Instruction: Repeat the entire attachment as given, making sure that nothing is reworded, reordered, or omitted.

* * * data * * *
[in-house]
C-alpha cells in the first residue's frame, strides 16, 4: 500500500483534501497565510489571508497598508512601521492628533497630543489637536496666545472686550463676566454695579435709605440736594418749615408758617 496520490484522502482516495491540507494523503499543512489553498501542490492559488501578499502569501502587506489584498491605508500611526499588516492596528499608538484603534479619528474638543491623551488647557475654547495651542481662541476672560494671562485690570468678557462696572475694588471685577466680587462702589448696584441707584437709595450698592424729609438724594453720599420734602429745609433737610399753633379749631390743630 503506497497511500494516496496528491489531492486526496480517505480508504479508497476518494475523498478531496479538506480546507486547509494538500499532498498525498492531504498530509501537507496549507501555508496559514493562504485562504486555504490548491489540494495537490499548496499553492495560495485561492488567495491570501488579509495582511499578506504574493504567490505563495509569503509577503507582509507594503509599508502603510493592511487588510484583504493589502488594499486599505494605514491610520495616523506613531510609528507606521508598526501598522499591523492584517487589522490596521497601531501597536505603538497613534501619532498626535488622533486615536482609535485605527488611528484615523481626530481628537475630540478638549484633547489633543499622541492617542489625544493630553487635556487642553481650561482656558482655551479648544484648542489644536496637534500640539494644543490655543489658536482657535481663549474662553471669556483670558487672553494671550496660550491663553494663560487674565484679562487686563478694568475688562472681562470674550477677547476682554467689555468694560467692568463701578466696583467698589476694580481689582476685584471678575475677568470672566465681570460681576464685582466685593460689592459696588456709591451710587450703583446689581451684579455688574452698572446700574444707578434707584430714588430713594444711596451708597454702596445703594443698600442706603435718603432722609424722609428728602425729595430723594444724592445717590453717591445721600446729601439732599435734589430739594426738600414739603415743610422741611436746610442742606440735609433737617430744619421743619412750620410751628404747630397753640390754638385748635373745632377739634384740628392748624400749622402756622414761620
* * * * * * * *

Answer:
[in-house]
C-alpha cells in the first residue's frame, strides 16, 4: 500500500483534501497565510489571508497598508512601521492628533497630543489637536496666545472686550463676566454695579435709605440736594418749615408758617 496520490484522502482516495491540507494523503499543512489553498501542490492559488501578499502569501502587506489584498491605508500611526499588516492596528499608538484603534479619528474638543491623551488647557475654547495651542481662541476672560494671562485690570468678557462696572475694588471685577466680587462702589448696584441707584437709595450698592424729609438724594453720599420734602429745609433737610399753633379749631390743630 503506497497511500494516496496528491489531492486526496480517505480508504479508497476518494475523498478531496479538506480546507486547509494538500499532498498525498492531504498530509501537507496549507501555508496559514493562504485562504486555504490548491489540494495537490499548496499553492495560495485561492488567495491570501488579509495582511499578506504574493504567490505563495509569503509577503507582509507594503509599508502603510493592511487588510484583504493589502488594499486599505494605514491610520495616523506613531510609528507606521508598526501598522499591523492584517487589522490596521497601531501597536505603538497613534501619532498626535488622533486615536482609535485605527488611528484615523481626530481628537475630540478638549484633547489633543499622541492617542489625544493630553487635556487642553481650561482656558482655551479648544484648542489644536496637534500640539494644543490655543489658536482657535481663549474662553471669556483670558487672553494671550496660550491663553494663560487674565484679562487686563478694568475688562472681562470674550477677547476682554467689555468694560467692568463701578466696583467698589476694580481689582476685584471678575475677568470672566465681570460681576464685582466685593460689592459696588456709591451710587450703583446689581451684579455688574452698572446700574444707578434707584430714588430713594444711596451708597454702596445703594443698600442706603435718603432722609424722609428728602425729595430723594444724592445717590453717591445721600446729601439732599435734589430739594426738600414739603415743610422741611436746610442742606440735609433737617430744619421743619412750620410751628404747630397753640390754638385748635373745632377739634384740628392748624400749622402756622414761620